“Perhaps he will be an ordinary boy and I will become an ordinary woman again. Perhaps we will not be great people, chosen by God, but just happy.”

Steve Lindahl – author of Motherless Soul, White Horse Regressions, Hopatcong Vision Quest, and Under a Warped Cross.



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Monday, February 11, 2019

A Gentleman in Moscow by Amor Towles

A Gentleman in MoscowA Gentleman in Moscow by Amor Towles
My rating: 5 of 5 stars

A Gentleman in Moscow works on many different levels.

It is the story of “Count Alexander Ilyich Rostov, recipient of the Order of Saint Andrew, member of the Jockey Club, Master of the Hunt,” who had the misfortune of being a member of the upper class following the Bolshevik (later called Communist Party) revolution of 1917. He probably would have been executed except for a poem attributed to him written prior to the “failed revolt of 1905.” This literary “call to action” saves him from the firing squad. Instead he is sentenced to house arrest. However, Rostov's home is in the Metropol, a first class hotel in Moscow. There is a massive lobby with restaurants, a seamstress, and a barber. There are also people who come and go, along with many people who stay for a long time. Rostov finds he is capable of adapting to his new situation and making friends. Here's a quote:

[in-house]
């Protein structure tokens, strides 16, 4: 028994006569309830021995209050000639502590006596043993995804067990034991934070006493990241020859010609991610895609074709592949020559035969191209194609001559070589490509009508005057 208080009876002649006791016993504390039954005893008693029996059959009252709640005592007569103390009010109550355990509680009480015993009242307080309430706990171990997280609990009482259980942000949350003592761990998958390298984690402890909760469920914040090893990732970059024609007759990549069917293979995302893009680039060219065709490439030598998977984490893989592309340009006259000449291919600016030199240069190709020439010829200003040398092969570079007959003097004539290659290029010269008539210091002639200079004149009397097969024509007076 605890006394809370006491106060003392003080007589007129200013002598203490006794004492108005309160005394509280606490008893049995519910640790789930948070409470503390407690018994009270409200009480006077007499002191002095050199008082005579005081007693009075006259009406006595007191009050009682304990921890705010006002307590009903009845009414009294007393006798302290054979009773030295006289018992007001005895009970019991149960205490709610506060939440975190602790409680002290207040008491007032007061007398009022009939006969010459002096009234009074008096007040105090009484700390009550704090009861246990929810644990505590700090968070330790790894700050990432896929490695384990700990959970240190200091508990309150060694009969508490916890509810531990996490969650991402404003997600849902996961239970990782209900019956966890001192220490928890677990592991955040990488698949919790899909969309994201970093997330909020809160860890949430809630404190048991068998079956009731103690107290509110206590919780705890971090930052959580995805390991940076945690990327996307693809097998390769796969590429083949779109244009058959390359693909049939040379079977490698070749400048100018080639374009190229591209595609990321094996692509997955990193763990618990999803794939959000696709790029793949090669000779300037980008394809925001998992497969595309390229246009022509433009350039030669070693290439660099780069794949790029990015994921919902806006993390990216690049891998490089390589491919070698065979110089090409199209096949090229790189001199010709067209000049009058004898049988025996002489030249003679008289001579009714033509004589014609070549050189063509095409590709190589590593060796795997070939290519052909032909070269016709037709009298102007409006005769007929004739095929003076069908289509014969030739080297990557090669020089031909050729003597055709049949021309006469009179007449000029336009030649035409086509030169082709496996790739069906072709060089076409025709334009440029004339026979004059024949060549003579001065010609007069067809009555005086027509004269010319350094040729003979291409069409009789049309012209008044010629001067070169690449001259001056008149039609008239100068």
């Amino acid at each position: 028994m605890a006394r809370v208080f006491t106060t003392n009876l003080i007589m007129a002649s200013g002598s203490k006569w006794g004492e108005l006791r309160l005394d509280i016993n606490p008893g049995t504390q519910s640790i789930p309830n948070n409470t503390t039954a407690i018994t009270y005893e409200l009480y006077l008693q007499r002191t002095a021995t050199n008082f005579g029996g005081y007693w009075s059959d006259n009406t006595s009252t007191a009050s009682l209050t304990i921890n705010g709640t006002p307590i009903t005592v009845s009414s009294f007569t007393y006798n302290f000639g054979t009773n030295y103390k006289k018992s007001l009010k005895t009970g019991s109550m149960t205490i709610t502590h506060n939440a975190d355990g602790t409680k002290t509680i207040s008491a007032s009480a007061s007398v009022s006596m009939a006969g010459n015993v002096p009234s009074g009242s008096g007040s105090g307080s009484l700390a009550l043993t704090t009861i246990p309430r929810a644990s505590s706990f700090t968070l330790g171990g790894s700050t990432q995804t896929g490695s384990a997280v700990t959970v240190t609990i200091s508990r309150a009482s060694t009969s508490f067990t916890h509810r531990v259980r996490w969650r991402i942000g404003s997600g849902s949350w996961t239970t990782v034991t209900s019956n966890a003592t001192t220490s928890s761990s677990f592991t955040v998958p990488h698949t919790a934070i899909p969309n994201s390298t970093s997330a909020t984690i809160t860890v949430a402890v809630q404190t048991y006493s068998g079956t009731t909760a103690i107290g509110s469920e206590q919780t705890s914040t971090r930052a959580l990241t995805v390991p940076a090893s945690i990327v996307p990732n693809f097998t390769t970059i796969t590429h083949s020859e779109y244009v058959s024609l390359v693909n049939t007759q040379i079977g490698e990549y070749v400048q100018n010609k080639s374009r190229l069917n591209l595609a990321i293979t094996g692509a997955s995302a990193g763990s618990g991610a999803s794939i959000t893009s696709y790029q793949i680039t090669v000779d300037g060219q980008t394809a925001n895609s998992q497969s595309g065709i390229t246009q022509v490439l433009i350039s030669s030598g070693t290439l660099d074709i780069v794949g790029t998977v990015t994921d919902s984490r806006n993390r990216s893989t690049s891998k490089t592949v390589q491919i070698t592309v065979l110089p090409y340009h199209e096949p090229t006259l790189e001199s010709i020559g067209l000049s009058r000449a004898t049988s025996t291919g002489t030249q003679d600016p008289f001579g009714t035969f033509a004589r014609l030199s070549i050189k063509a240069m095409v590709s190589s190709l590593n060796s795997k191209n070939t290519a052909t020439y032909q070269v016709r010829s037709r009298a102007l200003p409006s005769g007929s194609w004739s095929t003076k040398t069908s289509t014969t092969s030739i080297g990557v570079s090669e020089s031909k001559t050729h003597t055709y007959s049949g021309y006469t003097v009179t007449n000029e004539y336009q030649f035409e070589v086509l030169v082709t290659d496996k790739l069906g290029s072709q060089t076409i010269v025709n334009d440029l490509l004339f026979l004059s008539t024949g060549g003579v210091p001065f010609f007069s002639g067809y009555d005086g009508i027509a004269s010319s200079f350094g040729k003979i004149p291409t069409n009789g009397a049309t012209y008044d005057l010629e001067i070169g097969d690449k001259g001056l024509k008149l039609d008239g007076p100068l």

“It is a well-known fact that of all the species on earth Homo sapiens is among the most adaptable. Settle a tribe of them in a desert and they will wrap themselves in cotton, sleep in tents, and travel on the backs of camels; settle them in the Arctic and they will wrap themselves in sealskin, sleep in igloos, and travel by dog-drawn sled. And if you settle them in a Soviet climate? They will learn to make friendly conversation with strangers while waiting in line; they will learn to neatly stack their clothing in their half of the bureau drawer; and they will learn to draw imaginary buildings in their sketchbooks”

So on the first level this is about a man adjusting to what life has sent his way and of that man observing the changes happening to his country from a place of seclusion. Here are some of the other ways this novel works.

1. It is the story of a man who treats people well, when they deserve it, and has those small niceties returned from friends when he needs help. I suppose this is a story of a man's Karma, but all within a single lifetime.
2. It is the story of what a man gains when he befriends a young girl and, years later, raises another. He explains it like this: “To sidestep marriage in your youth and put off having children altogether. These are the greatest of conveniences, Anushka – and at one time, I had them all. But in the end, it has been the inconveniences that have mattered to me the most.”
3. It is the story of a man whose seclusion helps him observe and understand life. These observations occur in the novel as very quotable lines such as: “For what matters in life is not whether we receive a round of applause; what matters is whether we have the courage to venture forth despite the uncertainty of acclaim.”